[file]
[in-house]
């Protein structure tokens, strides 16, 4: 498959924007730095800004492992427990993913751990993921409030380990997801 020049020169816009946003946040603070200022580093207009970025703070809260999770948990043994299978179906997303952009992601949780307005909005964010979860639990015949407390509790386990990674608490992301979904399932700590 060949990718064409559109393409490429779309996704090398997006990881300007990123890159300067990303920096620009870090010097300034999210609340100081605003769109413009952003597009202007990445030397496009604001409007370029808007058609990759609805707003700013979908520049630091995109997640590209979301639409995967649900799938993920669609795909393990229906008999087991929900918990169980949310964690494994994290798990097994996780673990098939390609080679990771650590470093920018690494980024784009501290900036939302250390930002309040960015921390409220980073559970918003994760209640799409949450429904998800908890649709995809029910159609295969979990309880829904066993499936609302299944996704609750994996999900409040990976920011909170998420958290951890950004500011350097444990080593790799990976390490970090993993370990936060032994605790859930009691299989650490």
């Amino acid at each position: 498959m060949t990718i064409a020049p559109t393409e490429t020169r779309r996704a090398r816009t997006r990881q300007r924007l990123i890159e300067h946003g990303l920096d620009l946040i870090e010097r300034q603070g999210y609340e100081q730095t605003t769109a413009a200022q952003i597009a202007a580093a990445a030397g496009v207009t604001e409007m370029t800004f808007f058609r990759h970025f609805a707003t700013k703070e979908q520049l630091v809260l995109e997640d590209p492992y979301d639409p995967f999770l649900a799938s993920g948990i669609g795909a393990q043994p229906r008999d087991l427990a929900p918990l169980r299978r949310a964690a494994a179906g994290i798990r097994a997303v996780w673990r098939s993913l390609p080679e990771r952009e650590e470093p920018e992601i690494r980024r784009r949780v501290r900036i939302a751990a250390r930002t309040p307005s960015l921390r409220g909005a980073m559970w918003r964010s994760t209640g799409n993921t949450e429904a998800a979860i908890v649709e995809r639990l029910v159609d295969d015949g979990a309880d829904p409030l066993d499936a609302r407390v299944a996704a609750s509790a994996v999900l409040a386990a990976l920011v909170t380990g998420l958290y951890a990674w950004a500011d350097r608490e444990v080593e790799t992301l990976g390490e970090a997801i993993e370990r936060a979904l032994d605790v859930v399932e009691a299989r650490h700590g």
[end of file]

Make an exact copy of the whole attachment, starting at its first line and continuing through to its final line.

[in-house]
């Protein structure tokens, strides 16, 4: 498959924007730095800004492992427990993913751990993921409030380990997801 020049020169816009946003946040603070200022580093207009970025703070809260999770948990043994299978179906997303952009992601949780307005909005964010979860639990015949407390509790386990990674608490992301979904399932700590 060949990718064409559109393409490429779309996704090398997006990881300007990123890159300067990303920096620009870090010097300034999210609340100081605003769109413009952003597009202007990445030397496009604001409007370029808007058609990759609805707003700013979908520049630091995109997640590209979301639409995967649900799938993920669609795909393990229906008999087991929900918990169980949310964690494994994290798990097994996780673990098939390609080679990771650590470093920018690494980024784009501290900036939302250390930002309040960015921390409220980073559970918003994760209640799409949450429904998800908890649709995809029910159609295969979990309880829904066993499936609302299944996704609750994996999900409040990976920011909170998420958290951890950004500011350097444990080593790799990976390490970090993993370990936060032994605790859930009691299989650490």
């Amino acid at each position: 498959m060949t990718i064409a020049p559109t393409e490429t020169r779309r996704a090398r816009t997006r990881q300007r924007l990123i890159e300067h946003g990303l920096d620009l946040i870090e010097r300034q603070g999210y609340e100081q730095t605003t769109a413009a200022q952003i597009a202007a580093a990445a030397g496009v207009t604001e409007m370029t800004f808007f058609r990759h970025f609805a707003t700013k703070e979908q520049l630091v809260l995109e997640d590209p492992y979301d639409p995967f999770l649900a799938s993920g948990i669609g795909a393990q043994p229906r008999d087991l427990a929900p918990l169980r299978r949310a964690a494994a179906g994290i798990r097994a997303v996780w673990r098939s993913l390609p080679e990771r952009e650590e470093p920018e992601i690494r980024r784009r949780v501290r900036i939302a751990a250390r930002t309040p307005s960015l921390r409220g909005a980073m559970w918003r964010s994760t209640g799409n993921t949450e429904a998800a979860i908890v649709e995809r639990l029910v159609d295969d015949g979990a309880d829904p409030l066993d499936a609302r407390v299944a996704a609750s509790a994996v999900l409040a386990a990976l920011v909170t380990g998420l958290y951890a990674w950004a500011d350097r608490e444990v080593e790799t992301l990976g390490e970090a997801i993993e370990r936060a979904l032994d605790v859930v399932e009691a299989r650490h700590g």